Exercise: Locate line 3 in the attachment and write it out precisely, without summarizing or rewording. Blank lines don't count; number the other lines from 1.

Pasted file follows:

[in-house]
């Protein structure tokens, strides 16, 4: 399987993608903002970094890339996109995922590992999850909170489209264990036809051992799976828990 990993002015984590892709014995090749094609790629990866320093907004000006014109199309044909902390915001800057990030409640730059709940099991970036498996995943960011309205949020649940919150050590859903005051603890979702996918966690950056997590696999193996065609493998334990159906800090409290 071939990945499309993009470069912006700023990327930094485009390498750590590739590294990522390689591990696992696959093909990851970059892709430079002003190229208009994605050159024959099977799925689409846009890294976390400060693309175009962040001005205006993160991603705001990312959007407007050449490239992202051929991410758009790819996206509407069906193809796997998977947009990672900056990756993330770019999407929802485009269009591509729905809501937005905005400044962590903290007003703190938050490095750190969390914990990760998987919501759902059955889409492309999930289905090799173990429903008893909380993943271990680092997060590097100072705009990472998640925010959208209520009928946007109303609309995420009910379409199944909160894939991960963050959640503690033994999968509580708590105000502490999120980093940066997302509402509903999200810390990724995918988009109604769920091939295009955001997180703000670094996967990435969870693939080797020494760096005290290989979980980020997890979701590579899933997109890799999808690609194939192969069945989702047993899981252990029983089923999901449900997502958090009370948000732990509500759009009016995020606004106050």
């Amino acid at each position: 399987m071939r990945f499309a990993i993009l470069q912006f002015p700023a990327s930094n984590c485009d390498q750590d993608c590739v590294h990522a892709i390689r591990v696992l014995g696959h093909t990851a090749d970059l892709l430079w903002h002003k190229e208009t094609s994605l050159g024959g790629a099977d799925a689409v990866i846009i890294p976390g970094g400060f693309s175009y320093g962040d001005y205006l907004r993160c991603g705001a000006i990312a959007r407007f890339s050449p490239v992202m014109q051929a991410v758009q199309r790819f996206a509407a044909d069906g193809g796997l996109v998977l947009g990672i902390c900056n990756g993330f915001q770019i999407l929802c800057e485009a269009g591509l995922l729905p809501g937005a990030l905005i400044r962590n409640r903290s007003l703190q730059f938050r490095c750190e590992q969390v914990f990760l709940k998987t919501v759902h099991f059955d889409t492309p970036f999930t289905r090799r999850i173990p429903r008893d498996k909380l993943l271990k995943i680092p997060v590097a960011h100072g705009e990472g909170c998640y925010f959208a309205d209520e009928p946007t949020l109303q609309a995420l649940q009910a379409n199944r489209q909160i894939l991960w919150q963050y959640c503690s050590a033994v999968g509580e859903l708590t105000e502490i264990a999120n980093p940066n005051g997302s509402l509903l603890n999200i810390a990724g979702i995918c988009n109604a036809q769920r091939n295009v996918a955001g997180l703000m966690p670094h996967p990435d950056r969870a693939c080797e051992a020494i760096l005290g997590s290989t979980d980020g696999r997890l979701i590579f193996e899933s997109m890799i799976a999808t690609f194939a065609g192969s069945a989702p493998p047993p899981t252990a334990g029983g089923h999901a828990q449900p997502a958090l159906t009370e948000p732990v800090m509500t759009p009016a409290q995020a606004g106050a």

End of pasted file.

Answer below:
């Amino acid at each position: 399987m071939r990945f499309a990993i993009l470069q912006f002015p700023a990327s930094n984590c485009d390498q750590d993608c590739v590294h990522a892709i390689r591990v696992l014995g696959h093909t990851a090749d970059l892709l430079w903002h002003k190229e208009t094609s994605l050159g024959g790629a099977d799925a689409v990866i846009i890294p976390g970094g400060f693309s175009y320093g962040d001005y205006l907004r993160c991603g705001a000006i990312a959007r407007f890339s050449p490239v992202m014109q051929a991410v758009q199309r790819f996206a509407a044909d069906g193809g796997l996109v998977l947009g990672i902390c900056n990756g993330f915001q770019i999407l929802c800057e485009a269009g591509l995922l729905p809501g937005a990030l905005i400044r962590n409640r903290s007003l703190q730059f938050r490095c750190e590992q969390v914990f990760l709940k998987t919501v759902h099991f059955d889409t492309p970036f999930t289905r090799r999850i173990p429903r008893d498996k909380l993943l271990k995943i680092p997060v590097a960011h100072g705009e990472g909170c998640y925010f959208a309205d209520e009928p946007t949020l109303q609309a995420l649940q009910a379409n199944r489209q909160i894939l991960w919150q963050y959640c503690s050590a033994v999968g509580e859903l708590t105000e502490i264990a999120n980093p940066n005051g997302s509402l509903l603890n999200i810390a990724g979702i995918c988009n109604a036809q769920r091939n295009v996918a955001g997180l703000m966690p670094h996967p990435d950056r969870a693939c080797e051992a020494i760096l005290g997590s290989t979980d980020g696999r997890l979701i590579f193996e899933s997109m890799i799976a999808t690609f194939a065609g192969s069945a989702p493998p047993p899981t252990a334990g029983g089923h999901a828990q449900p997502a958090l159906t009370e948000p732990v800090m509500t759009p009016a409290q995020a606004g106050a």